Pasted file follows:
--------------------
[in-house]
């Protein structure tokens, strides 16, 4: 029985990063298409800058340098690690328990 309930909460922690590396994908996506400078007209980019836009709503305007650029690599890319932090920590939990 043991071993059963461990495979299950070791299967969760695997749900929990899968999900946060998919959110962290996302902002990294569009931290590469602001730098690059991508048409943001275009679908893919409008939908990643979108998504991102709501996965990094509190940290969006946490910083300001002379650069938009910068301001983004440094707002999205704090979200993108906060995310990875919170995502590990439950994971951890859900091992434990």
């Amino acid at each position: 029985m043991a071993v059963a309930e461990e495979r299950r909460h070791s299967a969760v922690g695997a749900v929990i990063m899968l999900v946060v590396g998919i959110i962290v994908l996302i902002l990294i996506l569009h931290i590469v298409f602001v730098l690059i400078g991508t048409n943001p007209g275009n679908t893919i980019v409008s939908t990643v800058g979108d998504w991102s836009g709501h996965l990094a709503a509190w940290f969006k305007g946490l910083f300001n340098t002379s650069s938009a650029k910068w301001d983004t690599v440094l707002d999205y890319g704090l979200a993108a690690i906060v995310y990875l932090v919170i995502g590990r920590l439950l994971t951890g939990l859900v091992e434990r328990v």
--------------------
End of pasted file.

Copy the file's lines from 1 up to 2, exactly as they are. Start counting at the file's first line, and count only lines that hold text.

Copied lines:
[in-house]
């Protein structure tokens, strides 16, 4: 029985990063298409800058340098690690328990 309930909460922690590396994908996506400078007209980019836009709503305007650029690599890319932090920590939990 043991071993059963461990495979299950070791299967969760695997749900929990899968999900946060998919959110962290996302902002990294569009931290590469602001730098690059991508048409943001275009679908893919409008939908990643979108998504991102709501996965990094509190940290969006946490910083300001002379650069938009910068301001983004440094707002999205704090979200993108906060995310990875919170995502590990439950994971951890859900091992434990």